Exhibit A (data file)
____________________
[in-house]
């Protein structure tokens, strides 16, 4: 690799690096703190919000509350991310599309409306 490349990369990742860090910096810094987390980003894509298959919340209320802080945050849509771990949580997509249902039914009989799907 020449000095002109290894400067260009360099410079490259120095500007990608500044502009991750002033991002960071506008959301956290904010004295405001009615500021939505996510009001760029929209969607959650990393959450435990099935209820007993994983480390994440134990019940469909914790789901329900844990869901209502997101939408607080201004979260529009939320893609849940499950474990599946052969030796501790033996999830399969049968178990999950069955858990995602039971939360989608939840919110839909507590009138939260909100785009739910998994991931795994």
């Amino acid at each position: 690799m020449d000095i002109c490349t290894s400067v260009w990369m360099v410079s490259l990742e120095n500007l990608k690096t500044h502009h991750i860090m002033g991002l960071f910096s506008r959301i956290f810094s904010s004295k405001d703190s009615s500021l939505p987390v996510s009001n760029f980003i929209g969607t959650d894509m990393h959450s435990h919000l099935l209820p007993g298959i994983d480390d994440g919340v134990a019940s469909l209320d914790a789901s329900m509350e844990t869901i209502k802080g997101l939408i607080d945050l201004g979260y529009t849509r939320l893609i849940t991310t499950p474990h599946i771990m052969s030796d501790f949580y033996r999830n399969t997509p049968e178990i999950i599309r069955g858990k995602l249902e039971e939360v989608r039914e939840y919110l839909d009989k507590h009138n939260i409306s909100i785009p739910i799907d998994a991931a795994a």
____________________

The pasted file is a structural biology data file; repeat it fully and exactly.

[in-house]
């Protein structure tokens, strides 16, 4: 690799690096703190919000509350991310599309409306 490349990369990742860090910096810094987390980003894509298959919340209320802080945050849509771990949580997509249902039914009989799907 020449000095002109290894400067260009360099410079490259120095500007990608500044502009991750002033991002960071506008959301956290904010004295405001009615500021939505996510009001760029929209969607959650990393959450435990099935209820007993994983480390994440134990019940469909914790789901329900844990869901209502997101939408607080201004979260529009939320893609849940499950474990599946052969030796501790033996999830399969049968178990999950069955858990995602039971939360989608939840919110839909507590009138939260909100785009739910998994991931795994």
């Amino acid at each position: 690799m020449d000095i002109c490349t290894s400067v260009w990369m360099v410079s490259l990742e120095n500007l990608k690096t500044h502009h991750i860090m002033g991002l960071f910096s506008r959301i956290f810094s904010s004295k405001d703190s009615s500021l939505p987390v996510s009001n760029f980003i929209g969607t959650d894509m990393h959450s435990h919000l099935l209820p007993g298959i994983d480390d994440g919340v134990a019940s469909l209320d914790a789901s329900m509350e844990t869901i209502k802080g997101l939408i607080d945050l201004g979260y529009t849509r939320l893609i849940t991310t499950p474990h599946i771990m052969s030796d501790f949580y033996r999830n399969t997509p049968e178990i999950i599309r069955g858990k995602l249902e039971e939360v989608r039914e939840y919110l839909d009989k507590h009138n939260i409306s909100i785009p739910i799907d998994a991931a795994a």